EVERY cook needs a herb garden, so it’s time to give yours a spring makeover. The plot will look untidy with last year’s dead or straggly stems left to act like protective winter overcoats; they should now be removed or pruned to leave room for fresh growth.
Tidying up is a satisfying job, with lots of spin-offs. On a sunny day, fresh oregano or mint leaves release an intoxicating fragrance. And weeding has its interests – turn those such as forget-me-not or feverfew into plants in the right place by moving them somewhere else. And chives seed generously around, so transplant or pot up some of these youngsters.
Herbs need different treatments, depending on whether they’re sub-shrubs, herbaceous perennials or annuals.
Like their larger cousins, sub-shrubs such as winter savory or sage sprout fresh growth from woody stems. The former, Satureja montana, adds a fragrant touch to a bean dish, as well as reputedly dispelling flatulence! Cut the old growth back to 10-15cm, leaving light and space for the newly forming leaves.
Other montana savories, such as lemon or purple savory, are also hardy and should be pruned this way, but summer savoury is a tender annual, so must be sown each year.
Sage, another sub-shrub, needs a little cutting back. With this useful evergreen, remove all dead leaves and wizened sideshoots to encourage growth. Otherwise, as with many herbs, prune to use in the kitchen. When snipping off leaves, cut just above a newly emerging shoot.
I have an elderly sage competing bravely for water and nutrients with some cordon apples. Unfortunately I have to tolerate some unsightly bare stems because it grows sideways towards the light. Younger plants have an upright habit and, they too, have gappy stems, but the spaces between leaf nodes are much shorter. New shoots emerge along woody stems, usually along the previous year’s growth. Some new growth can also start close to the base of stems.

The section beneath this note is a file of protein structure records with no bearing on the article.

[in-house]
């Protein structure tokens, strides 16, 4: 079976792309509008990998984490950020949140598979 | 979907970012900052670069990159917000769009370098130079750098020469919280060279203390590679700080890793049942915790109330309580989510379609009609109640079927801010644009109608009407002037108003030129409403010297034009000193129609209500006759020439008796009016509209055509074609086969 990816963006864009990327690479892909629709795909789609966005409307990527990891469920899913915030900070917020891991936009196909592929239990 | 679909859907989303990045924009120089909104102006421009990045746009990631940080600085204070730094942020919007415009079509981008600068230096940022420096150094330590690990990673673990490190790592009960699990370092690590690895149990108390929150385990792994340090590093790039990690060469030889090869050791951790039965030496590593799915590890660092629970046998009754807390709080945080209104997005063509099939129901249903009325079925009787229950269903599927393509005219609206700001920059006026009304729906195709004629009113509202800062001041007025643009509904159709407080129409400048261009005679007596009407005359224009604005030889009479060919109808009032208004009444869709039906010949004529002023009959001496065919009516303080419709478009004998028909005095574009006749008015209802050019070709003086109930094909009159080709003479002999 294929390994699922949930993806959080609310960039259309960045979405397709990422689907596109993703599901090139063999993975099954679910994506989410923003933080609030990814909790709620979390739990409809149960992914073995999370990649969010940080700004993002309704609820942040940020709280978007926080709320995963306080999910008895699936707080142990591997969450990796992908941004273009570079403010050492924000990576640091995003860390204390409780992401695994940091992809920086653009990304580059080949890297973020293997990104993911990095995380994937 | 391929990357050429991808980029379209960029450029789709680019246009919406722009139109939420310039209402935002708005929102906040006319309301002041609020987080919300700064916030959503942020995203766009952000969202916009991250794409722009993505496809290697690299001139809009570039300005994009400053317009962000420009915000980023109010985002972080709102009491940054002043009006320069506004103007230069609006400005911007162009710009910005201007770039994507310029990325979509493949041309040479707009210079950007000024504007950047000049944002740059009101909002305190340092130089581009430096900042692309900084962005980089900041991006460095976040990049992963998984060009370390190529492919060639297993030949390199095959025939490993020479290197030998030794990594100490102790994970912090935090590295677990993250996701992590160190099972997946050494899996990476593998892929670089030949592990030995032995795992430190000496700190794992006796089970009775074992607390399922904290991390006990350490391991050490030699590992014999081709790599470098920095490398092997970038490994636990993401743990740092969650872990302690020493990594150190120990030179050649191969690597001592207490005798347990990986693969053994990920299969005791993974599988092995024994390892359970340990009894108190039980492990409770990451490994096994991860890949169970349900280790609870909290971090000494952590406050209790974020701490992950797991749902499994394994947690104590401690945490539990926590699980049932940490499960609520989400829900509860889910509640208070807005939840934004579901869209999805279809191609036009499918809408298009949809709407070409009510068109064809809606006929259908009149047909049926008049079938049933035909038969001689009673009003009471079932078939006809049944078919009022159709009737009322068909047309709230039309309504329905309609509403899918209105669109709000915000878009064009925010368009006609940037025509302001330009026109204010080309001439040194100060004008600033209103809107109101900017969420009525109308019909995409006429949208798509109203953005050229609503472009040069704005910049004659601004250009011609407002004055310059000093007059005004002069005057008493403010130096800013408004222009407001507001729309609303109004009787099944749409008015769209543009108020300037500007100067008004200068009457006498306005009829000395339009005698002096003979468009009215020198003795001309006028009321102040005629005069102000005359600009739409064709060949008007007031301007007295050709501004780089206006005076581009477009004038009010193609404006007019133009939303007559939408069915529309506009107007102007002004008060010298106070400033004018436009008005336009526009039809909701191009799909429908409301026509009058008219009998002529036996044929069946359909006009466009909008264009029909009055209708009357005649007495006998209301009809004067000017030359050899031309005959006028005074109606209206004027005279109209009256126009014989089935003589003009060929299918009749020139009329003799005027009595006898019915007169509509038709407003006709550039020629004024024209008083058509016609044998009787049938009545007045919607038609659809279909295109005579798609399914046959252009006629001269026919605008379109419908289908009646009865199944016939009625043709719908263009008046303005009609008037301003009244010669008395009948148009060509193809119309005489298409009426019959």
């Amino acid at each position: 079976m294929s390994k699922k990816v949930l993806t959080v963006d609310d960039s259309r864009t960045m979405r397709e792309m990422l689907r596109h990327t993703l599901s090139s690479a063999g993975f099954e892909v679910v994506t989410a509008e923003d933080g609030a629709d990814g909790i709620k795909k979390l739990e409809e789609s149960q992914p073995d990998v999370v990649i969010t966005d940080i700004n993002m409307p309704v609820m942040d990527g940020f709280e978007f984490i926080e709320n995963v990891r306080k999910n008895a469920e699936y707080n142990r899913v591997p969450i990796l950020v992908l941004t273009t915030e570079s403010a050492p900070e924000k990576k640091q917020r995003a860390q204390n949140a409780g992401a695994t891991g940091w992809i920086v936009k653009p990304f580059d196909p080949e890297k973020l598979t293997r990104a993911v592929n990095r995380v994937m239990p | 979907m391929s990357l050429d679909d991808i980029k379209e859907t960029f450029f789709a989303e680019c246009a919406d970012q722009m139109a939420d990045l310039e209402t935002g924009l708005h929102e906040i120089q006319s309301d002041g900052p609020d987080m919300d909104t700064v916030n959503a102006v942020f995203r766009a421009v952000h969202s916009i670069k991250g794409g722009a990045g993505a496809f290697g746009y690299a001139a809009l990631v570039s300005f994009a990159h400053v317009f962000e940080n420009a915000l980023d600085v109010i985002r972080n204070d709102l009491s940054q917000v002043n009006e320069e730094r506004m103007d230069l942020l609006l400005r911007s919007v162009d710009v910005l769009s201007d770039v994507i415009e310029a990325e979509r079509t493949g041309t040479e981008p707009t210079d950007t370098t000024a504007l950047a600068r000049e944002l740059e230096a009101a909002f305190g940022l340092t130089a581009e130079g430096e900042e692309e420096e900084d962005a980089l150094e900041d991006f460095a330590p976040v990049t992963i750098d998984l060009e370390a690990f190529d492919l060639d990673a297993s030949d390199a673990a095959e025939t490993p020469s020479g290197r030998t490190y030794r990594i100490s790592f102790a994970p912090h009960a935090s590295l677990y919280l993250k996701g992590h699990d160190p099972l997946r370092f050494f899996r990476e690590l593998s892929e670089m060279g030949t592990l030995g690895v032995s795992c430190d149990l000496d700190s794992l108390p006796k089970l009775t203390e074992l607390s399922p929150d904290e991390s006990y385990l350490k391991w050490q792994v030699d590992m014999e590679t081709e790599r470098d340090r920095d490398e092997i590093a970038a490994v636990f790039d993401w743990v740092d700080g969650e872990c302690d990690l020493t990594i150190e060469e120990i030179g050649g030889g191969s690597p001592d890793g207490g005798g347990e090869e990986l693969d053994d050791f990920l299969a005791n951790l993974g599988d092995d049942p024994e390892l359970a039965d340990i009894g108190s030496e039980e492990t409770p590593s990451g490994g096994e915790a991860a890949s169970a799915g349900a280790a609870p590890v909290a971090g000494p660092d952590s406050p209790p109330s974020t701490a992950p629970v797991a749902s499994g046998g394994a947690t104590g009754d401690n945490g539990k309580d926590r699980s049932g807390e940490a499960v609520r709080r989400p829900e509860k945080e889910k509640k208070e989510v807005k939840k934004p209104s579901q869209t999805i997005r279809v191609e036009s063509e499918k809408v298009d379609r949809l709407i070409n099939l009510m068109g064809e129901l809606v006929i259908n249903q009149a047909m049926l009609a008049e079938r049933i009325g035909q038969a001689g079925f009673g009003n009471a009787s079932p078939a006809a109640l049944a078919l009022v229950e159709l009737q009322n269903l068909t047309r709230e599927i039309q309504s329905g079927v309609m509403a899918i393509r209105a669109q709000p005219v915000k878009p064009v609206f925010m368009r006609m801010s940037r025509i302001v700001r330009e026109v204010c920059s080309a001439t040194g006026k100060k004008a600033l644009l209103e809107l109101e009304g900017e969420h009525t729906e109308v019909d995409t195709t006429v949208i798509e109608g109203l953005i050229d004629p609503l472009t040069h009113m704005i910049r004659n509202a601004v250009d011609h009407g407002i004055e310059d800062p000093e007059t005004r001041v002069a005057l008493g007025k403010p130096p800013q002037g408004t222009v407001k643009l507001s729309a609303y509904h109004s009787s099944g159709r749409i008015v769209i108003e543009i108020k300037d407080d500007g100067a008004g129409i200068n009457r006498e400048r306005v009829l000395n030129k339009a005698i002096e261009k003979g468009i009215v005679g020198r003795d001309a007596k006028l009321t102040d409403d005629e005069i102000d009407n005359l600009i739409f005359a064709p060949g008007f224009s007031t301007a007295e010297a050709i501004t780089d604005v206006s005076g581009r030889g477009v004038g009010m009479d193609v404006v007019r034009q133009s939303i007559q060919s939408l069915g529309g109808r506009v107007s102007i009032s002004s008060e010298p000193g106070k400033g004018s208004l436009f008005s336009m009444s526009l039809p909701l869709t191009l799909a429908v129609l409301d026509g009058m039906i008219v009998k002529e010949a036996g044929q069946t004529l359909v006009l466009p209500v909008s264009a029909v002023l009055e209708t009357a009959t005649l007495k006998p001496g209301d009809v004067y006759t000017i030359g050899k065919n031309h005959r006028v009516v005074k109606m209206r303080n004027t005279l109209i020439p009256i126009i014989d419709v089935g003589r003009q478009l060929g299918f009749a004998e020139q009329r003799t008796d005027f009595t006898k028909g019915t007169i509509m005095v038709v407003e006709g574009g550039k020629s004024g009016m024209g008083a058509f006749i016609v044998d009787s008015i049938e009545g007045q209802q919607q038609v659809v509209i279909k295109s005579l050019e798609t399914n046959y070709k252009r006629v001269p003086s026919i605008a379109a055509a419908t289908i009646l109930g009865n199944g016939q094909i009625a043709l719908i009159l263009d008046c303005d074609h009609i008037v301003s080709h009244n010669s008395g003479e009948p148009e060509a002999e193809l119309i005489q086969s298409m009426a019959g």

Thyme grows a bit more neatly and, like sage, I prefer to prune while it’s growing, helping to keep the plant compact while providing a tasty harvest.
Despite appearances, oregano is also a sub-shrub, sprouting from a woody stem. But this time, the stems lie on or virtually beneath the surface. When cleaning up oregano, you’ll see a low mound of fresh leaves emerging from these woody stems. Snip dead stalks to just above the mound.
Several popular herbs are herbaceous perennials, not woody sub-shrubs. Unlike oregano, they die back completely before winter. This group includes mint, sweet cicely, French tarragon and fennel. While most of the foliage is tidied up in autumn, almost inevitably, some green stems may have been spared and need to be removed to prevent rot damaging this year’s growth.
And, although chives were cut back in autumn, the bases of the flower stems may have clung on as it’s hard to remove them without damaging the plant, but it’s easy now to pick out the dried remains.
The herbaceous perennial sorrel has kept going through this mild winter, providing a leaf for a sandwich when there’s little else. Encourage new leaves by cutting back dead leaves or rotting stems.
Many biennial herbs, such as parsley and leaf celery, have survived winter, so are ripe for a clean up. Remove damaged leaves to stop them rotting over new growth. If a plant looks as if it hasn’t survived, give it a gentle tug. If it comes away in your hand, it’s begging for the compost heap.
Promote new leaves through pruning and tidying up now to give your herbs the best start to the growing season